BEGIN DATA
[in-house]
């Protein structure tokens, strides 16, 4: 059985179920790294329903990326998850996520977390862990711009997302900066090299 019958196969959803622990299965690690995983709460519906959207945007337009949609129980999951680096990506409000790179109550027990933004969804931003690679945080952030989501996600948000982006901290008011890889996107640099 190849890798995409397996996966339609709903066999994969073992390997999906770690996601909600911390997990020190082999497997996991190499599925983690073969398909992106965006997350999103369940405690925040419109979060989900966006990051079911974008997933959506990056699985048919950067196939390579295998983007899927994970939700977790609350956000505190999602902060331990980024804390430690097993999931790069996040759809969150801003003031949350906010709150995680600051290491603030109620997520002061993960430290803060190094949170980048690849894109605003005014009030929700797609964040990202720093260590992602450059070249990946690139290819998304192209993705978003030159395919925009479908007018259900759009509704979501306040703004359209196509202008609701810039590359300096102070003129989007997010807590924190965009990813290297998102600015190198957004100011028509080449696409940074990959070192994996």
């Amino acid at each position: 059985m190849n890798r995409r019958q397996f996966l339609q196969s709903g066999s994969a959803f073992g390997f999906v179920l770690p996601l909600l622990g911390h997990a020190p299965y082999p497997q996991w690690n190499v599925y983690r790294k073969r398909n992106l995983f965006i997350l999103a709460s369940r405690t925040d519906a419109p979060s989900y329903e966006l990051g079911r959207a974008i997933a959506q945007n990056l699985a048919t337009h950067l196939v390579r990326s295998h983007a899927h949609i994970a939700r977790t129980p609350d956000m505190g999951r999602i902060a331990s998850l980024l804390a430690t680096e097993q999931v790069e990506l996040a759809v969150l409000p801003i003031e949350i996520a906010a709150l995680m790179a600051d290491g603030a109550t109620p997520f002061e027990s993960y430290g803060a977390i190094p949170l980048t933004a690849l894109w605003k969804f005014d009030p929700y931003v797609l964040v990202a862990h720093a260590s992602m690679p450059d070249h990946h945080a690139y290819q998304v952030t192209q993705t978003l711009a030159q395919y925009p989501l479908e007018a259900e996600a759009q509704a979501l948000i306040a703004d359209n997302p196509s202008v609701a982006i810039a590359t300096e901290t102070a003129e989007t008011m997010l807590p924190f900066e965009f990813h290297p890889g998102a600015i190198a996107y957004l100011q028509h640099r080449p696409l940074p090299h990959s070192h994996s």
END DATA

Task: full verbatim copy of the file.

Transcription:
[in-house]
């Protein structure tokens, strides 16, 4: 059985179920790294329903990326998850996520977390862990711009997302900066090299 019958196969959803622990299965690690995983709460519906959207945007337009949609129980999951680096990506409000790179109550027990933004969804931003690679945080952030989501996600948000982006901290008011890889996107640099 190849890798995409397996996966339609709903066999994969073992390997999906770690996601909600911390997990020190082999497997996991190499599925983690073969398909992106965006997350999103369940405690925040419109979060989900966006990051079911974008997933959506990056699985048919950067196939390579295998983007899927994970939700977790609350956000505190999602902060331990980024804390430690097993999931790069996040759809969150801003003031949350906010709150995680600051290491603030109620997520002061993960430290803060190094949170980048690849894109605003005014009030929700797609964040990202720093260590992602450059070249990946690139290819998304192209993705978003030159395919925009479908007018259900759009509704979501306040703004359209196509202008609701810039590359300096102070003129989007997010807590924190965009990813290297998102600015190198957004100011028509080449696409940074990959070192994996």
């Amino acid at each position: 059985m190849n890798r995409r019958q397996f996966l339609q196969s709903g066999s994969a959803f073992g390997f999906v179920l770690p996601l909600l622990g911390h997990a020190p299965y082999p497997q996991w690690n190499v599925y983690r790294k073969r398909n992106l995983f965006i997350l999103a709460s369940r405690t925040d519906a419109p979060s989900y329903e966006l990051g079911r959207a974008i997933a959506q945007n990056l699985a048919t337009h950067l196939v390579r990326s295998h983007a899927h949609i994970a939700r977790t129980p609350d956000m505190g999951r999602i902060a331990s998850l980024l804390a430690t680096e097993q999931v790069e990506l996040a759809v969150l409000p801003i003031e949350i996520a906010a709150l995680m790179a600051d290491g603030a109550t109620p997520f002061e027990s993960y430290g803060a977390i190094p949170l980048t933004a690849l894109w605003k969804f005014d009030p929700y931003v797609l964040v990202a862990h720093a260590s992602m690679p450059d070249h990946h945080a690139y290819q998304v952030t192209q993705t978003l711009a030159q395919y925009p989501l479908e007018a259900e996600a759009q509704a979501l948000i306040a703004d359209n997302p196509s202008v609701a982006i810039a590359t300096e901290t102070a003129e989007t008011m997010l807590p924190f900066e965009f990813h290297p890889g998102a600015i190198a996107y957004l100011q028509h640099r080449p696409l940074p090299h990959s070192h994996s």